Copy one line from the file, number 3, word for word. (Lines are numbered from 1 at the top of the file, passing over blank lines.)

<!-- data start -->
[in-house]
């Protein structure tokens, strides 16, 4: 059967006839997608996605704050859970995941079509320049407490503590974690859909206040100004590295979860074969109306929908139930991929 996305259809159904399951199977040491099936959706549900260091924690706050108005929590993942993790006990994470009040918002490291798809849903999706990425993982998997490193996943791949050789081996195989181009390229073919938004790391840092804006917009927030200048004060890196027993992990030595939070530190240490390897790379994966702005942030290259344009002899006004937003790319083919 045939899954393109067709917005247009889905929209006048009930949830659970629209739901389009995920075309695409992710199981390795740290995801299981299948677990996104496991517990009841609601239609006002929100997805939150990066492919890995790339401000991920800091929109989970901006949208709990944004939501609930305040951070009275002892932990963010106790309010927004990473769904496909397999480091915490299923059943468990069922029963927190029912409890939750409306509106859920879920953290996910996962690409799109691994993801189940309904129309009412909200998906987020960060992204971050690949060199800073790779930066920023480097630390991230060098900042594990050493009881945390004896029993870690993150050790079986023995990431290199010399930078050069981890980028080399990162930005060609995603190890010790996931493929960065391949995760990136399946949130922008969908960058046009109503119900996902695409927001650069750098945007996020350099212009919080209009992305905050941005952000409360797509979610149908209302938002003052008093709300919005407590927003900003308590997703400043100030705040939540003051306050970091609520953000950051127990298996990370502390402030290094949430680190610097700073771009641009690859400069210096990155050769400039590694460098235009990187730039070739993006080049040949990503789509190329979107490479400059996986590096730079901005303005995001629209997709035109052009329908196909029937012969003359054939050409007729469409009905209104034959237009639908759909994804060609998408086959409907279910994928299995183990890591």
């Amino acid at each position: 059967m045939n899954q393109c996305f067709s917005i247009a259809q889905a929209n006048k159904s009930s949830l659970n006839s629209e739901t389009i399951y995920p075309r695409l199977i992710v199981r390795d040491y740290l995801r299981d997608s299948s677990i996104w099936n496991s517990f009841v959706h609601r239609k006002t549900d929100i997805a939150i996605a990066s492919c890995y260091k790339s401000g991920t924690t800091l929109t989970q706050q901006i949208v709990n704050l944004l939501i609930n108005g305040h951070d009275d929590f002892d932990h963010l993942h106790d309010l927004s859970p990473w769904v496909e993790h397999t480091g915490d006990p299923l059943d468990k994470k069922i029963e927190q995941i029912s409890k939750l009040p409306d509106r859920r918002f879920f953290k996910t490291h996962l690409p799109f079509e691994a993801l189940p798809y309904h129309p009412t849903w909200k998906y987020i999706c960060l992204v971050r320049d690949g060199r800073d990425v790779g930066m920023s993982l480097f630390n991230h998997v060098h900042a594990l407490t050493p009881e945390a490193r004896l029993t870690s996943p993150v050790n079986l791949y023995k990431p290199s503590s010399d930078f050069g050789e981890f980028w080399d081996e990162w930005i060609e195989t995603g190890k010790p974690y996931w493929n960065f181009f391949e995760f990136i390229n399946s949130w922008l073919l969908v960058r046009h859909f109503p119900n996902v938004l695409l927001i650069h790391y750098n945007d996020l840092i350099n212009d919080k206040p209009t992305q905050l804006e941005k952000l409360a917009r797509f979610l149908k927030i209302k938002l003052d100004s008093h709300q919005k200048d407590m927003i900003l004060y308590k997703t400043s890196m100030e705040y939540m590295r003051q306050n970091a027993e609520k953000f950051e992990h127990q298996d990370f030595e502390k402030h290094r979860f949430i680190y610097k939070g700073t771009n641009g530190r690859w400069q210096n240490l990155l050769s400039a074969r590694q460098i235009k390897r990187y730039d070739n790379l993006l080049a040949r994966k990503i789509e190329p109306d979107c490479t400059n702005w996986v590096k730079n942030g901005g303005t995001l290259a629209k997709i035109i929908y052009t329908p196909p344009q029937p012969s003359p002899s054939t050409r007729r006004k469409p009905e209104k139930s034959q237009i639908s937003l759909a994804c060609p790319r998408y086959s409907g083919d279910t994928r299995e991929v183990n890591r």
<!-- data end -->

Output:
């Amino acid at each position: 059967m045939n899954q393109c996305f067709s917005i247009a259809q889905a929209n006048k159904s009930s949830l659970n006839s629209e739901t389009i399951y995920p075309r695409l199977i992710v199981r390795d040491y740290l995801r299981d997608s299948s677990i996104w099936n496991s517990f009841v959706h609601r239609k006002t549900d929100i997805a939150i996605a990066s492919c890995y260091k790339s401000g991920t924690t800091l929109t989970q706050q901006i949208v709990n704050l944004l939501i609930n108005g305040h951070d009275d929590f002892d932990h963010l993942h106790d309010l927004s859970p990473w769904v496909e993790h397999t480091g915490d006990p299923l059943d468990k994470k069922i029963e927190q995941i029912s409890k939750l009040p409306d509106r859920r918002f879920f953290k996910t490291h996962l690409p799109f079509e691994a993801l189940p798809y309904h129309p009412t849903w909200k998906y987020i999706c960060l992204v971050r320049d690949g060199r800073d990425v790779g930066m920023s993982l480097f630390n991230h998997v060098h900042a594990l407490t050493p009881e945390a490193r004896l029993t870690s996943p993150v050790n079986l791949y023995k990431p290199s503590s010399d930078f050069g050789e981890f980028w080399d081996e990162w930005i060609e195989t995603g190890k010790p974690y996931w493929n960065f181009f391949e995760f990136i390229n399946s949130w922008l073919l969908v960058r046009h859909f109503p119900n996902v938004l695409l927001i650069h790391y750098n945007d996020l840092i350099n212009d919080k206040p209009t992305q905050l804006e941005k952000l409360a917009r797509f979610l149908k927030i209302k938002l003052d100004s008093h709300q919005k200048d407590m927003i900003l004060y308590k997703t400043s890196m100030e705040y939540m590295r003051q306050n970091a027993e609520k953000f950051e992990h127990q298996d990370f030595e502390k402030h290094r979860f949430i680190y610097k939070g700073t771009n641009g530190r690859w400069q210096n240490l990155l050769s400039a074969r590694q460098i235009k390897r990187y730039d070739n790379l993006l080049a040949r994966k990503i789509e190329p109306d979107c490479t400059n702005w996986v590096k730079n942030g901005g303005t995001l290259a629209k997709i035109i929908y052009t329908p196909p344009q029937p012969s003359p002899s054939t050409r007729r006004k469409p009905e209104k139930s034959q237009i639908s937003l759909a994804c060609p790319r998408y086959s409907g083919d279910t994928r299995e991929v183990n890591r």